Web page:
With the rise of wind power, many critics have focused on its unreliability and how there's no efficient storage available. Other companies have worked on making the turbines themselves more efficient, but so far there hasn't been a low cost storage solution. Xcel Energy is hoping that their "Wind-to-Battery" project holds that solution.
The company is testing an 80-ton sodium-sulfur battery on a Minnesota wind farm and believes that it can power 500 homes for seven hours when fully charged. The battery consists of 20 50-KW modules that are together the size of two tractor trailers and can store 7.2 MWh.
The project is the first in the country to test the storage of wind power and while 500 homes isn't even a dent in the amount of homes that would need to be powered, it will give the company a good indication of how this type of storage could be expanded if the test is successful.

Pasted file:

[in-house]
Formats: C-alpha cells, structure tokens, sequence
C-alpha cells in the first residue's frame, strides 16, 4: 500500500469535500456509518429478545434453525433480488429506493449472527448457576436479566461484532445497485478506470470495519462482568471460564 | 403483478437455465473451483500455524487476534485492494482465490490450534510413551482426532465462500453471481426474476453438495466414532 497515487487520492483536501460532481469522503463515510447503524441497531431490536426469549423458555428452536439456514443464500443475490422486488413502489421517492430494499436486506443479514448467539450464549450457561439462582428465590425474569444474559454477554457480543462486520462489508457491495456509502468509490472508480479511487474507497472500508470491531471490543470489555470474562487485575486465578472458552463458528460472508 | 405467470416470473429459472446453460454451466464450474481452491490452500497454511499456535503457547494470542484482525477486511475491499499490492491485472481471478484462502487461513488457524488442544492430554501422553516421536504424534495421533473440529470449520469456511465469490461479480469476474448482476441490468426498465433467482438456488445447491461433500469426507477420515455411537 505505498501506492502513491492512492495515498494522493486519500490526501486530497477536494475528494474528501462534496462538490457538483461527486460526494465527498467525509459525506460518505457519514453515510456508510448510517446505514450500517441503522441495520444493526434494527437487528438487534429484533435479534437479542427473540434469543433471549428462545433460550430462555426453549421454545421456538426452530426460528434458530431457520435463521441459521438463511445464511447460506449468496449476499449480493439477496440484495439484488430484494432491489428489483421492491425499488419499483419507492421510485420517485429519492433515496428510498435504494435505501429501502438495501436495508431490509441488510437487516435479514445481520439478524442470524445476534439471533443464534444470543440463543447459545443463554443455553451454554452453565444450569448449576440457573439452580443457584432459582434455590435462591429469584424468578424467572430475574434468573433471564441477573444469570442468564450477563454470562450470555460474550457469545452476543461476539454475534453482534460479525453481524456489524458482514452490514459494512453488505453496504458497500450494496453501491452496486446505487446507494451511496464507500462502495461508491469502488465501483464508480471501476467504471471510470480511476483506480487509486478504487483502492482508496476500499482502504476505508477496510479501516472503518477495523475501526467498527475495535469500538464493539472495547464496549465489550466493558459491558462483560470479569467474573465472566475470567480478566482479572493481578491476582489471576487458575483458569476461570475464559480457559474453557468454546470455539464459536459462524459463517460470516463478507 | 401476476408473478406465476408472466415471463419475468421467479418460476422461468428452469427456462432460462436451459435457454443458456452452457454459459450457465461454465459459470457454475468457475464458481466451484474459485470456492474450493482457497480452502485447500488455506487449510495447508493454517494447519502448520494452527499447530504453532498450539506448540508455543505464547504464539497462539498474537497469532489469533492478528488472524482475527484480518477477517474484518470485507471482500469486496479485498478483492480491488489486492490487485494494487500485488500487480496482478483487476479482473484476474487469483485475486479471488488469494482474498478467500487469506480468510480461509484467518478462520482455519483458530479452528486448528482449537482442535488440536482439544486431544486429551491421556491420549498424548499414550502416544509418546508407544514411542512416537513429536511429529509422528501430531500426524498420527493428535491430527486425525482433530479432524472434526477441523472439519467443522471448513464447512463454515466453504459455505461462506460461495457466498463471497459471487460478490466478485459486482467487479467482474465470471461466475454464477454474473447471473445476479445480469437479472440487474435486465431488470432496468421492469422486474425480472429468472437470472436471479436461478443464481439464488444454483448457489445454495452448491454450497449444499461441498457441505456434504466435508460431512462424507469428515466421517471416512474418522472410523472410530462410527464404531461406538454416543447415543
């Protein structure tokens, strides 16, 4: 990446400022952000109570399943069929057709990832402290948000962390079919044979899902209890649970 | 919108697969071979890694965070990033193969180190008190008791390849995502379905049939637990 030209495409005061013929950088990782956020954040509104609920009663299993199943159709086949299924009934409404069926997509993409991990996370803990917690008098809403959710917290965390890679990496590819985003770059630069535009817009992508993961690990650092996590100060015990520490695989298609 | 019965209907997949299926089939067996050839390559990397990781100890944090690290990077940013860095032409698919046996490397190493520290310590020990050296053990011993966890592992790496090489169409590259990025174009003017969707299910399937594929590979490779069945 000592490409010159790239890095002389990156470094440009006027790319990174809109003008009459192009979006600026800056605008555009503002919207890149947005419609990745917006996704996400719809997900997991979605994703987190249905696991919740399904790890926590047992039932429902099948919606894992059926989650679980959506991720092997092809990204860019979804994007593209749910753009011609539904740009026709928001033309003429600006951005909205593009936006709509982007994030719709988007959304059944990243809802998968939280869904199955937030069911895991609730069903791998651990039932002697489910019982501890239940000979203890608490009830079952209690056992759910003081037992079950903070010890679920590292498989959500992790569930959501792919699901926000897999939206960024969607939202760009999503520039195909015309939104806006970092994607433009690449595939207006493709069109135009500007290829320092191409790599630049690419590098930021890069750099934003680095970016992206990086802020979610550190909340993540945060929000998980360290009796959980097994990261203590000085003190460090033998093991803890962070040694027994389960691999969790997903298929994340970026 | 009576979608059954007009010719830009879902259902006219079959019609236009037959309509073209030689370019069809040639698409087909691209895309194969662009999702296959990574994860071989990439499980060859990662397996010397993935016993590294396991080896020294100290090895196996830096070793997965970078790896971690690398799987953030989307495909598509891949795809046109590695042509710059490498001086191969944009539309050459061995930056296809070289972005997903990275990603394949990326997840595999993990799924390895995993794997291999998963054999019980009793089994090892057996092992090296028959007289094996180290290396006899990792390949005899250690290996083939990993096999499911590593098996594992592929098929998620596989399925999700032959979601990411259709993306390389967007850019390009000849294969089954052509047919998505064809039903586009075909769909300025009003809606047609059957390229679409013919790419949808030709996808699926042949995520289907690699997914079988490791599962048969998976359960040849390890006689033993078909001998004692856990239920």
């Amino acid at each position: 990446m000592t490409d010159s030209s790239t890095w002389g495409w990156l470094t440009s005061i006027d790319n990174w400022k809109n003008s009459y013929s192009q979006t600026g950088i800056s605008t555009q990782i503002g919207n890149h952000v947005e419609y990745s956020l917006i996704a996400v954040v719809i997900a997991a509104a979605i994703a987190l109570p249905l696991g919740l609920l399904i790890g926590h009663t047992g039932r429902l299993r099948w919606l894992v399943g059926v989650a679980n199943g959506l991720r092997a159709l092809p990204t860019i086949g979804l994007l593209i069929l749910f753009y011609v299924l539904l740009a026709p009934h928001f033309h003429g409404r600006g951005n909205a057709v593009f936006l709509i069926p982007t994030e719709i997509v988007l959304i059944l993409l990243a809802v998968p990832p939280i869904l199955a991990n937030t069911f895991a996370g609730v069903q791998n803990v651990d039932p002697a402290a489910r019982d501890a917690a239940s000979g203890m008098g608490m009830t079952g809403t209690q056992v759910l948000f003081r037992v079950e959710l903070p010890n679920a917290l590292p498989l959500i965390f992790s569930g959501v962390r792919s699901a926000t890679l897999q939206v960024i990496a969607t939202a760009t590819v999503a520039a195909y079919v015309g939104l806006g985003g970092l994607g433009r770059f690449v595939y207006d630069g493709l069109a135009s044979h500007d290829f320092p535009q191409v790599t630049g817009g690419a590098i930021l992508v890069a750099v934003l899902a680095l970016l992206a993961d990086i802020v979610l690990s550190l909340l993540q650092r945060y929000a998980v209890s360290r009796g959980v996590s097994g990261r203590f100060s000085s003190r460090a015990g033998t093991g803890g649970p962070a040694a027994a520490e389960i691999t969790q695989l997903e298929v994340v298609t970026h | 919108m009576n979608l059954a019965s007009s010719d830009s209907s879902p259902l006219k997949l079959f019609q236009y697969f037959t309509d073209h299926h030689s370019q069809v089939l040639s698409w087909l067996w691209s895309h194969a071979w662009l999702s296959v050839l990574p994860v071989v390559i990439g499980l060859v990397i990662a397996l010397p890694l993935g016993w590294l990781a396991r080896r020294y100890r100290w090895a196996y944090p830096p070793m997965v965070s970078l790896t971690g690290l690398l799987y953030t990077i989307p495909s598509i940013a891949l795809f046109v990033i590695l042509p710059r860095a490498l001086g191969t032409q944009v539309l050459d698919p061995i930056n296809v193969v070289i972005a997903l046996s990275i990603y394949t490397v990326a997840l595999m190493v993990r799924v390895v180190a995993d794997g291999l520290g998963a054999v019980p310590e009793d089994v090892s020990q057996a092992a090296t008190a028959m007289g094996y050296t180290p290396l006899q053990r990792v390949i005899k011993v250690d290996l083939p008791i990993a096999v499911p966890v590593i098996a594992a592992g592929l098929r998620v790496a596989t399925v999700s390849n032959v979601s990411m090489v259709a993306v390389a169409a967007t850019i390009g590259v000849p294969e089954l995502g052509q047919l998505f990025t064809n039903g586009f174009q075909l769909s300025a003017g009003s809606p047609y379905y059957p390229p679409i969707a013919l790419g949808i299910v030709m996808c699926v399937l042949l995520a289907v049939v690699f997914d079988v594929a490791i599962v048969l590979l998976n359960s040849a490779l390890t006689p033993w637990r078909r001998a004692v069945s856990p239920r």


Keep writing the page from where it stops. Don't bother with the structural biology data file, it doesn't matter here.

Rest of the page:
written by jeremy, November 19, 2008
written by ole, November 19, 2008
written by Mr. Lee, November 20, 2008
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